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Manifest Destiny

GS: What do they do>?
JY: My sister is a lawyer. She was a journalist, then she became a lawyer. My brother is an engineer.
Janet Yang
Janet Yang with husband Joe Bruggeman and son Yahn.

GS: You must have been fairly prosperous by the time you became a teenager.
JY: We were solidly middle class. My mother worked at the United Nations so she retained her Chinese citizenship forever. So they actually paid for our tuition and paid for a lot of things because we were considered foreign residents. We were solid middle class, then upper middle class. They started lower middle class, they became middle class and transitioned to upper middle class -- typical American dream

GS: Are they still alive?'
JY: My father has passed away. My mother is alive.

GS: Are you the youngest?
JY: I am.
Janet Yang
Yang with nieces and nephew.

GS: Where do you live now?
JY: I live in Santa Monica.

GS: We see that you liked to go hiking and do yoga Where do you hike?
JY: I used to live in Topanga, so I'd hike the trails in Topanga. I haven't been hiking as much recently, so I do a lot of yoga.

GS: You weren't married a while ago.
JY: I've been married for some time. It's been five years now.
GS: What's his name?
JY: Joe Bruggeman.

GS: How did you meet?
JY: We were both passengers on a private plane that was being piloted by someone who had literally just gotten his pilot's license. He didn't seem to know what he was doing. I sought comfort in the arms of this man.


GS: Do you have any kids yet?
JY: We have a child who just started kindergarten, a son.

GS: Do you see any Hollywood bias against employing Asians behind the camera (i.e., producers, directors, writers, etc) or is that phenomenon limited to actors?
JY: I do a lot of mentoring, either through IFP (Independent Features Project), or CAPE (Coalition of Asian Pacifics in Entertainment). I am always looking for good material and talent that I can recommend to places like Sundance. I would say there is a real blossoming of talent and a more concerted than ever search for this talent. I meet AA filmmakers that want to exclusively make AA films and others that want to make big studio movies. Both ends of the spectrum now seem possible. A young AA filmmaker just got hired by Sony to do a remake of the musical Bye Bye Birdie straight out of film school based on his short film. Justin Lin just got his five-figure budgeted film (Better Luck Tomorrow) picked up by Paramount.
     And of course there's this rash of remakes which at least gets people paying attention to what's going on on the other side of the Pacific. But for my taste, the goal is to make films with Asian content seen by international audiences, and not just whitened and regurgitated.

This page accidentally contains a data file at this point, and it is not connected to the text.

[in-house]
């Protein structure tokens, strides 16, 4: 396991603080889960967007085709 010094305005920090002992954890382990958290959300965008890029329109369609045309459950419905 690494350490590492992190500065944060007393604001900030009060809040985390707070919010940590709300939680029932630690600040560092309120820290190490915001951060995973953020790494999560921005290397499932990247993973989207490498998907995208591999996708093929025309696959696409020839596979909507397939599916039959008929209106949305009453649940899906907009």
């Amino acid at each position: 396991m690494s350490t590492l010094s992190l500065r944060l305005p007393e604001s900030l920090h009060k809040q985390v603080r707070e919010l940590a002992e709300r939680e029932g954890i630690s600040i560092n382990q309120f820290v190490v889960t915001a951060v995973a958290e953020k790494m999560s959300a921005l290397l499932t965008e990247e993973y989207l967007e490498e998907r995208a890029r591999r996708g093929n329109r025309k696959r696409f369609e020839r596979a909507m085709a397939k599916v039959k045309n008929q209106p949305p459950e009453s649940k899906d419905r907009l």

I actually find there's relatively little bias toward Asians behind the camera, while there is still tremendous bias against Asian in front of the camera. 

GS: It seems there has been an influx of Hollywood producers and executives who have attended Ivy League colleges. Do you think an Ivy degree confers an advantage on people seeking careers in Hollywood as producers, directors and writers?
JY: I suppose having an Ivy League education sets one apart as it would in almost any competitive industry. There's also the networking factor, though honestly I knew not a soul when I first came to L.A. Only over the years have I discovered that people I've worked with share my alma mater. College was many moons ago.

GS: Do you see a growth in the influx of Asians from Ivy schools?
JY: I'm not really keping track of where everyone's gone to school, but I can only imagine that there's a large degree of Ivy Leaguing. Our parents need at least that much to hold up their heads. 

GS: Do you see a growth in the number of Asian Americans entering the movie industry?
JY: There are many, many more Asian Americans working in the industry today than ever, and probably at a ratio higher than exists in the population at large. It seems that virtually every studio, network, agency, etc. has at least a few. Many production companies do too, and although not many individuals have ventured out on their own as I have, I'm sure that time will come. Again, our reputation as being good worker bees has worked to our advantage, but there's probably an element of "hip" added to the overall perception these days. A lot of d-girls and d-boys are sis's and bros'.
     In contrast, there are hardly any Blacks and Latinos in the corporate or company ranks, but then they're much more prominent in front of the screen. This has everything to do with perception too, which gets us back to the reason for needing to change people's perceptions via films and tv.

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“I actually find there's relatively little bias toward Asians behind the camera, while there is still tremendous bias against Asian in front of the camera.”